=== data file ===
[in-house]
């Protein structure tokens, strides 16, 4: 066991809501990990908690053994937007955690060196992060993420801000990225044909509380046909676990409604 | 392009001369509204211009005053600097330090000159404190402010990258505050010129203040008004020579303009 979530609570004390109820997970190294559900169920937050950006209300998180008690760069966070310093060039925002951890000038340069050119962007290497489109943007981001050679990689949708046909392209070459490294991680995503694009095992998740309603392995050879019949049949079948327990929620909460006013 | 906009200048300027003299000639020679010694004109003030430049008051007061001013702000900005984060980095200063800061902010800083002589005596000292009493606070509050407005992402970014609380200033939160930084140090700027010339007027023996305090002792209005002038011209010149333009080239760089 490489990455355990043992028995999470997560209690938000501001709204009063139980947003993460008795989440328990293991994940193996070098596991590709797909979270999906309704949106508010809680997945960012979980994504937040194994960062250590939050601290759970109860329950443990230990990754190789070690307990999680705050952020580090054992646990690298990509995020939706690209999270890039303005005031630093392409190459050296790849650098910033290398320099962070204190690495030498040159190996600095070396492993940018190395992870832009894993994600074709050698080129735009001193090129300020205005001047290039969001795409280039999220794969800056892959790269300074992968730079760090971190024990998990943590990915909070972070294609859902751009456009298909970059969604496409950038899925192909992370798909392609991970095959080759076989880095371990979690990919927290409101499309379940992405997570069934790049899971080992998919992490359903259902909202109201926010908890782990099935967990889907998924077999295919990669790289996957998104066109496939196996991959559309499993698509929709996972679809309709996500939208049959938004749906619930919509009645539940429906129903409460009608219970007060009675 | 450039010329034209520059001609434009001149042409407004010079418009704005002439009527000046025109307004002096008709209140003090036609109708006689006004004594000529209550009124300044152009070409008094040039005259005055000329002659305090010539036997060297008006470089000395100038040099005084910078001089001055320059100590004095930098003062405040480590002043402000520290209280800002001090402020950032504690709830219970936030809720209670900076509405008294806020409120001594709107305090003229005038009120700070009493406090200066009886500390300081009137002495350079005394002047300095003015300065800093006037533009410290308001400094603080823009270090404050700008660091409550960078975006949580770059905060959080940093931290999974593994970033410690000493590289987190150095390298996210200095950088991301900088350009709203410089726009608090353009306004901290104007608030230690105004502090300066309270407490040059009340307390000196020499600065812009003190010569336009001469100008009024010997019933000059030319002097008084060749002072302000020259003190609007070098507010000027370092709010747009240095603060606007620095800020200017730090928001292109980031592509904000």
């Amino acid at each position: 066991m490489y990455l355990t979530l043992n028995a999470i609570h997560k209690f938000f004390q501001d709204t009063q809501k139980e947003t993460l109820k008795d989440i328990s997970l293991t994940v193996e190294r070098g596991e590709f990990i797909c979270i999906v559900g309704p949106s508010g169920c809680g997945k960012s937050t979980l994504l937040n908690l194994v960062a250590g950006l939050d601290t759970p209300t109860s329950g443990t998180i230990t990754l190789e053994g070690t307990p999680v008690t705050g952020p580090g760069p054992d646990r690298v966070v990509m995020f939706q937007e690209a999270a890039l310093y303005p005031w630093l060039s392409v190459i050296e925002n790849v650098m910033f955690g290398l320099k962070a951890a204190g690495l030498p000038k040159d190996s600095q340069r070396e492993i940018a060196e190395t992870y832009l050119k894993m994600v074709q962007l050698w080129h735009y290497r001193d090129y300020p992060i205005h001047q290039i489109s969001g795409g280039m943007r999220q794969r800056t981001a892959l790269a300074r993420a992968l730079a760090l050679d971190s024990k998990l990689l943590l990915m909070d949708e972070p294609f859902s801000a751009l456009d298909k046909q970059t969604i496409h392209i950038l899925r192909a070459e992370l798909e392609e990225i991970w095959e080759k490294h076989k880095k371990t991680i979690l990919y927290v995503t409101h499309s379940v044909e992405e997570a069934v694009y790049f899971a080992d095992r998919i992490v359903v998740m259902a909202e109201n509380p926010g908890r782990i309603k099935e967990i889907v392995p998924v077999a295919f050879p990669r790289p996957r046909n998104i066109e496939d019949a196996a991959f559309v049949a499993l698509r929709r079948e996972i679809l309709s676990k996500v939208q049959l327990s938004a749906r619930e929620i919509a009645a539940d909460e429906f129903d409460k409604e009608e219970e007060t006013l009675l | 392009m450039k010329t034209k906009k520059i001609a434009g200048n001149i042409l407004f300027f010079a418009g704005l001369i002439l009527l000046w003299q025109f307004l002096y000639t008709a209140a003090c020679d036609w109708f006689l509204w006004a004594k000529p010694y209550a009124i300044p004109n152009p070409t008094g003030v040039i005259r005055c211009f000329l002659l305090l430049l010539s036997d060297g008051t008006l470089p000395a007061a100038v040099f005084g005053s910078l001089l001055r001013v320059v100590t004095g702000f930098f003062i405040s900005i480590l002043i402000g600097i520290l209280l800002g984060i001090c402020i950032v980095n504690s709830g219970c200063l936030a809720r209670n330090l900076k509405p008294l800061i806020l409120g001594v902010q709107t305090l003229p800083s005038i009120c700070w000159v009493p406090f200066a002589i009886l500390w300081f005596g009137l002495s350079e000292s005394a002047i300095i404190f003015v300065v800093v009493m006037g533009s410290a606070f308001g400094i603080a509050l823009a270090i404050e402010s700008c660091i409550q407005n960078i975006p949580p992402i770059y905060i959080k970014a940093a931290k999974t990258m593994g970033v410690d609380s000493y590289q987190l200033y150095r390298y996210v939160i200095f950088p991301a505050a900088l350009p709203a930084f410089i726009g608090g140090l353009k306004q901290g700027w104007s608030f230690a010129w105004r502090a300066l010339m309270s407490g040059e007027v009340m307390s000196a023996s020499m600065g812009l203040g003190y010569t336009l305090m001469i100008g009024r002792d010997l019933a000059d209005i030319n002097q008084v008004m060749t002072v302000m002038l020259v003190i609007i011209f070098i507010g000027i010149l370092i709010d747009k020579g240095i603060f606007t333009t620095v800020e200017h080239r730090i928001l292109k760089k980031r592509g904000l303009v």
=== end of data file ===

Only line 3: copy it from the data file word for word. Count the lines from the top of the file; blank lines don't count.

């Amino acid at each position: 066991m490489y990455l355990t979530l043992n028995a999470i609570h997560k209690f938000f004390q501001d709204t009063q809501k139980e947003t993460l109820k008795d989440i328990s997970l293991t994940v193996e190294r070098g596991e590709f990990i797909c979270i999906v559900g309704p949106s508010g169920c809680g997945k960012s937050t979980l994504l937040n908690l194994v960062a250590g950006l939050d601290t759970p209300t109860s329950g443990t998180i230990t990754l190789e053994g070690t307990p999680v008690t705050g952020p580090g760069p054992d646990r690298v966070v990509m995020f939706q937007e690209a999270a890039l310093y303005p005031w630093l060039s392409v190459i050296e925002n790849v650098m910033f955690g290398l320099k962070a951890a204190g690495l030498p000038k040159d190996s600095q340069r070396e492993i940018a060196e190395t992870y832009l050119k894993m994600v074709q962007l050698w080129h735009y290497r001193d090129y300020p992060i205005h001047q290039i489109s969001g795409g280039m943007r999220q794969r800056t981001a892959l790269a300074r993420a992968l730079a760090l050679d971190s024990k998990l990689l943590l990915m909070d949708e972070p294609f859902s801000a751009l456009d298909k046909q970059t969604i496409h392209i950038l899925r192909a070459e992370l798909e392609e990225i991970w095959e080759k490294h076989k880095k371990t991680i979690l990919y927290v995503t409101h499309s379940v044909e992405e997570a069934v694009y790049f899971a080992d095992r998919i992490v359903v998740m259902a909202e109201n509380p926010g908890r782990i309603k099935e967990i889907v392995p998924v077999a295919f050879p990669r790289p996957r046909n998104i066109e496939d019949a196996a991959f559309v049949a499993l698509r929709r079948e996972i679809l309709s676990k996500v939208q049959l327990s938004a749906r619930e929620i919509a009645a539940d909460e429906f129903d409460k409604e009608e219970e007060t006013l009675l | 392009m450039k010329t034209k906009k520059i001609a434009g200048n001149i042409l407004f300027f010079a418009g704005l001369i002439l009527l000046w003299q025109f307004l002096y000639t008709a209140a003090c020679d036609w109708f006689l509204w006004a004594k000529p010694y209550a009124i300044p004109n152009p070409t008094g003030v040039i005259r005055c211009f000329l002659l305090l430049l010539s036997d060297g008051t008006l470089p000395a007061a100038v040099f005084g005053s910078l001089l001055r001013v320059v100590t004095g702000f930098f003062i405040s900005i480590l002043i402000g600097i520290l209280l800002g984060i001090c402020i950032v980095n504690s709830g219970c200063l936030a809720r209670n330090l900076k509405p008294l800061i806020l409120g001594v902010q709107t305090l003229p800083s005038i009120c700070w000159v009493p406090f200066a002589i009886l500390w300081f005596g009137l002495s350079e000292s005394a002047i300095i404190f003015v300065v800093v009493m006037g533009s410290a606070f308001g400094i603080a509050l823009a270090i404050e402010s700008c660091i409550q407005n960078i975006p949580p992402i770059y905060i959080k970014a940093a931290k999974t990258m593994g970033v410690d609380s000493y590289q987190l200033y150095r390298y996210v939160i200095f950088p991301a505050a900088l350009p709203a930084f410089i726009g608090g140090l353009k306004q901290g700027w104007s608030f230690a010129w105004r502090a300066l010339m309270s407490g040059e007027v009340m307390s000196a023996s020499m600065g812009l203040g003190y010569t336009l305090m001469i100008g009024r002792d010997l019933a000059d209005i030319n002097q008084v008004m060749t002072v302000m002038l020259v003190i609007i011209f070098i507010g000027i010149l370092i709010d747009k020579g240095i603060f606007t333009t620095v800020e200017h080239r730090i928001l292109k760089k980031r592509g904000l303009v």